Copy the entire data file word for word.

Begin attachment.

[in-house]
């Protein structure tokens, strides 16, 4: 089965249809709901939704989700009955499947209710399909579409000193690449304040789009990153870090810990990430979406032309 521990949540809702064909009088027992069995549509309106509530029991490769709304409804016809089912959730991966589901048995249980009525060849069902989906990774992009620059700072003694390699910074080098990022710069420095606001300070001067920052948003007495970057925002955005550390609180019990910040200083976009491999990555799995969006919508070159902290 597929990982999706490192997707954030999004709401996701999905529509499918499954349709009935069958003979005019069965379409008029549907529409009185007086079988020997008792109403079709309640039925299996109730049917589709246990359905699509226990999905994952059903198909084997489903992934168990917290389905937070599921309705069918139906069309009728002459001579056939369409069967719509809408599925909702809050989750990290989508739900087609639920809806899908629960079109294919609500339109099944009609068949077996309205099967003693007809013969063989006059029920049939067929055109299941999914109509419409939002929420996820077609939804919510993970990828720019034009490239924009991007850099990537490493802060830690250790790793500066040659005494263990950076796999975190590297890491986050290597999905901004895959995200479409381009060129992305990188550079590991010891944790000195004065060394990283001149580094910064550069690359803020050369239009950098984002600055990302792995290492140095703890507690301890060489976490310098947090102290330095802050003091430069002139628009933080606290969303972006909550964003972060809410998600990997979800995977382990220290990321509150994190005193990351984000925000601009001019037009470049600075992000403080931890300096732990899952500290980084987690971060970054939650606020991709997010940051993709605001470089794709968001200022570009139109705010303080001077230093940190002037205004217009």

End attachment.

[in-house]
């Protein structure tokens, strides 16, 4: 089965249809709901939704989700009955499947209710399909579409000193690449304040789009990153870090810990990430979406032309 521990949540809702064909009088027992069995549509309106509530029991490769709304409804016809089912959730991966589901048995249980009525060849069902989906990774992009620059700072003694390699910074080098990022710069420095606001300070001067920052948003007495970057925002955005550390609180019990910040200083976009491999990555799995969006919508070159902290 597929990982999706490192997707954030999004709401996701999905529509499918499954349709009935069958003979005019069965379409008029549907529409009185007086079988020997008792109403079709309640039925299996109730049917589709246990359905699509226990999905994952059903198909084997489903992934168990917290389905937070599921309705069918139906069309009728002459001579056939369409069967719509809408599925909702809050989750990290989508739900087609639920809806899908629960079109294919609500339109099944009609068949077996309205099967003693007809013969063989006059029920049939067929055109299941999914109509419409939002929420996820077609939804919510993970990828720019034009490239924009991007850099990537490493802060830690250790790793500066040659005494263990950076796999975190590297890491986050290597999905901004895959995200479409381009060129992305990188550079590991010891944790000195004065060394990283001149580094910064550069690359803020050369239009950098984002600055990302792995290492140095703890507690301890060489976490310098947090102290330095802050003091430069002139628009933080606290969303972006909550964003972060809410998600990997979800995977382990220290990321509150994190005193990351984000925000601009001019037009470049600075992000403080931890300096732990899952500290980084987690971060970054939650606020991709997010940051993709605001470089794709968001200022570009139109705010303080001077230093940190002037205004217009």